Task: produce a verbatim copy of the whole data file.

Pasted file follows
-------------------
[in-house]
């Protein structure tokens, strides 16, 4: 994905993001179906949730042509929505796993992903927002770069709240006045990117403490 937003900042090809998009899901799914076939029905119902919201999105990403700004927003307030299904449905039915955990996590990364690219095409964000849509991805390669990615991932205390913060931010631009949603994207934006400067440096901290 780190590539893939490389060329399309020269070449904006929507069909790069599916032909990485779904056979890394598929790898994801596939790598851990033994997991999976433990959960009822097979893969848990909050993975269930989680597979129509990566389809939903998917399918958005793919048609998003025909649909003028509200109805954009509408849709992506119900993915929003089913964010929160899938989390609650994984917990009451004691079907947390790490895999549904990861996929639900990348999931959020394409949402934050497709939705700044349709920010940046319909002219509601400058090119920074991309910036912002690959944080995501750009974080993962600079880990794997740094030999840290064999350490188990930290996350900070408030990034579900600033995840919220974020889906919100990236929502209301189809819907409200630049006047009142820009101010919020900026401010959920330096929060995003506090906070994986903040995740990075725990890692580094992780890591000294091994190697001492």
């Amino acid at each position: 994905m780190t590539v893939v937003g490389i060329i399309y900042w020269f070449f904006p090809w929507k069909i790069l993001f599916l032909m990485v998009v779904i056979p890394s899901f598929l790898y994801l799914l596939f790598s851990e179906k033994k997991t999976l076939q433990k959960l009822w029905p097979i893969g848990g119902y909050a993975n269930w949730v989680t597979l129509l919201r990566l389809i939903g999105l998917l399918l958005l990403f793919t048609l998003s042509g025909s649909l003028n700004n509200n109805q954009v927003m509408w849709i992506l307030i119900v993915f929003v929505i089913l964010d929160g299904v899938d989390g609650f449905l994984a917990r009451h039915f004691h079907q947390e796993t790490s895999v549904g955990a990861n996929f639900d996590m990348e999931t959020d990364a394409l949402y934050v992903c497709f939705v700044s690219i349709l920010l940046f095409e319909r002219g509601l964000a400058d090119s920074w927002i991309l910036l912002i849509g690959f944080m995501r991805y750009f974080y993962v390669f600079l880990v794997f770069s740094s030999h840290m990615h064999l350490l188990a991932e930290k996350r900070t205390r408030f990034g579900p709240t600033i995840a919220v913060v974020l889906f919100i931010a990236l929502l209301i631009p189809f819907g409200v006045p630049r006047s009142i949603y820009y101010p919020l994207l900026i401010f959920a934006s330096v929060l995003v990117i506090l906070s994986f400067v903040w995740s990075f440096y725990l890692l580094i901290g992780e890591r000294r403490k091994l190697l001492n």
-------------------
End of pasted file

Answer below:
[in-house]
């Protein structure tokens, strides 16, 4: 994905993001179906949730042509929505796993992903927002770069709240006045990117403490 937003900042090809998009899901799914076939029905119902919201999105990403700004927003307030299904449905039915955990996590990364690219095409964000849509991805390669990615991932205390913060931010631009949603994207934006400067440096901290 780190590539893939490389060329399309020269070449904006929507069909790069599916032909990485779904056979890394598929790898994801596939790598851990033994997991999976433990959960009822097979893969848990909050993975269930989680597979129509990566389809939903998917399918958005793919048609998003025909649909003028509200109805954009509408849709992506119900993915929003089913964010929160899938989390609650994984917990009451004691079907947390790490895999549904990861996929639900990348999931959020394409949402934050497709939705700044349709920010940046319909002219509601400058090119920074991309910036912002690959944080995501750009974080993962600079880990794997740094030999840290064999350490188990930290996350900070408030990034579900600033995840919220974020889906919100990236929502209301189809819907409200630049006047009142820009101010919020900026401010959920330096929060995003506090906070994986903040995740990075725990890692580094992780890591000294091994190697001492």
């Amino acid at each position: 994905m780190t590539v893939v937003g490389i060329i399309y900042w020269f070449f904006p090809w929507k069909i790069l993001f599916l032909m990485v998009v779904i056979p890394s899901f598929l790898y994801l799914l596939f790598s851990e179906k033994k997991t999976l076939q433990k959960l009822w029905p097979i893969g848990g119902y909050a993975n269930w949730v989680t597979l129509l919201r990566l389809i939903g999105l998917l399918l958005l990403f793919t048609l998003s042509g025909s649909l003028n700004n509200n109805q954009v927003m509408w849709i992506l307030i119900v993915f929003v929505i089913l964010d929160g299904v899938d989390g609650f449905l994984a917990r009451h039915f004691h079907q947390e796993t790490s895999v549904g955990a990861n996929f639900d996590m990348e999931t959020d990364a394409l949402y934050v992903c497709f939705v700044s690219i349709l920010l940046f095409e319909r002219g509601l964000a400058d090119s920074w927002i991309l910036l912002i849509g690959f944080m995501r991805y750009f974080y993962v390669f600079l880990v794997f770069s740094s030999h840290m990615h064999l350490l188990a991932e930290k996350r900070t205390r408030f990034g579900p709240t600033i995840a919220v913060v974020l889906f919100i931010a990236l929502l209301i631009p189809f819907g409200v006045p630049r006047s009142i949603y820009y101010p919020l994207l900026i401010f959920a934006s330096v929060l995003v990117i506090l906070s994986f400067v903040w995740s990075f440096y725990l890692l580094i901290g992780e890591r000294r403490k091994l190697l001492n």